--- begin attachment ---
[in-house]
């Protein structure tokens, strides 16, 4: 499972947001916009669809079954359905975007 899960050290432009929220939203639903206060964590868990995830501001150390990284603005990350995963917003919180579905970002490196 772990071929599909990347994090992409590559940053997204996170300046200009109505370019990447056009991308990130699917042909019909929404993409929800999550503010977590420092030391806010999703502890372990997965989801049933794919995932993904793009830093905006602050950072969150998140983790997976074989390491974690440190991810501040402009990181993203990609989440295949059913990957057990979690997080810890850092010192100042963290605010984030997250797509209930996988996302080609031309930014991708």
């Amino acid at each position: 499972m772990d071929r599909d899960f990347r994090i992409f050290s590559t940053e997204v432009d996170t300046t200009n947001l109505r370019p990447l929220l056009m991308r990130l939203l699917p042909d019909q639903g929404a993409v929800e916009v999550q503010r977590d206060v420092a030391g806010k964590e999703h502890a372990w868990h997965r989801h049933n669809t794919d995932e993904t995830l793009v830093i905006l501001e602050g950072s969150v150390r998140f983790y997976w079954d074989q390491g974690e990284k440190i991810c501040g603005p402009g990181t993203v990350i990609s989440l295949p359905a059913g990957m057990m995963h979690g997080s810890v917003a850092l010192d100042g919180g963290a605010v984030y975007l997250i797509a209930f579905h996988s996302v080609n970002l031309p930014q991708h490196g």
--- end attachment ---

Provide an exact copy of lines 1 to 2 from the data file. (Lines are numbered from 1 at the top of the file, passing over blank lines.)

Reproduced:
[in-house]
């Protein structure tokens, strides 16, 4: 499972947001916009669809079954359905975007 899960050290432009929220939203639903206060964590868990995830501001150390990284603005990350995963917003919180579905970002490196 772990071929599909990347994090992409590559940053997204996170300046200009109505370019990447056009991308990130699917042909019909929404993409929800999550503010977590420092030391806010999703502890372990997965989801049933794919995932993904793009830093905006602050950072969150998140983790997976074989390491974690440190991810501040402009990181993203990609989440295949059913990957057990979690997080810890850092010192100042963290605010984030997250797509209930996988996302080609031309930014991708």